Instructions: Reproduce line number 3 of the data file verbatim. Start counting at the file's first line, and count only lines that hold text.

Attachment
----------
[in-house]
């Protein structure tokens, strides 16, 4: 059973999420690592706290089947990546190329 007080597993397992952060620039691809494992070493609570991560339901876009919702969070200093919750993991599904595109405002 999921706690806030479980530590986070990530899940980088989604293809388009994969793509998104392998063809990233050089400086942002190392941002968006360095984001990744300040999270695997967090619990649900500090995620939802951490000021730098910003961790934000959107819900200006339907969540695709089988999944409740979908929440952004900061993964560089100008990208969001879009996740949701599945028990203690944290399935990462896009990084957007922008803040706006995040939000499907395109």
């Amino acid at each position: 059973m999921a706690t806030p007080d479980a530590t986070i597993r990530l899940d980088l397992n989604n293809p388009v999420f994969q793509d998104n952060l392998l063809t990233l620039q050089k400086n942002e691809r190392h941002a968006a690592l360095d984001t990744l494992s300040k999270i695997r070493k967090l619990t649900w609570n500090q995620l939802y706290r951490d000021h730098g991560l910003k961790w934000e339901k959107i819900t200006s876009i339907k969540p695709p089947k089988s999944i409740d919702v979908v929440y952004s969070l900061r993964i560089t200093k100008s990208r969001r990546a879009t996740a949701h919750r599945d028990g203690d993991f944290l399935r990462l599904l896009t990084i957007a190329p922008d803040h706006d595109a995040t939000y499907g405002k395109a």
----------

């Amino acid at each position: 059973m999921a706690t806030p007080d479980a530590t986070i597993r990530l899940d980088l397992n989604n293809p388009v999420f994969q793509d998104n952060l392998l063809t990233l620039q050089k400086n942002e691809r190392h941002a968006a690592l360095d984001t990744l494992s300040k999270i695997r070493k967090l619990t649900w609570n500090q995620l939802y706290r951490d000021h730098g991560l910003k961790w934000e339901k959107i819900t200006s876009i339907k969540p695709p089947k089988s999944i409740d919702v979908v929440y952004s969070l900061r993964i560089t200093k100008s990208r969001r990546a879009t996740a949701h919750r599945d028990g203690d993991f944290l399935r990462l599904l896009t990084i957007a190329p922008d803040h706006d595109a995040t939000y499907g405002k395109a």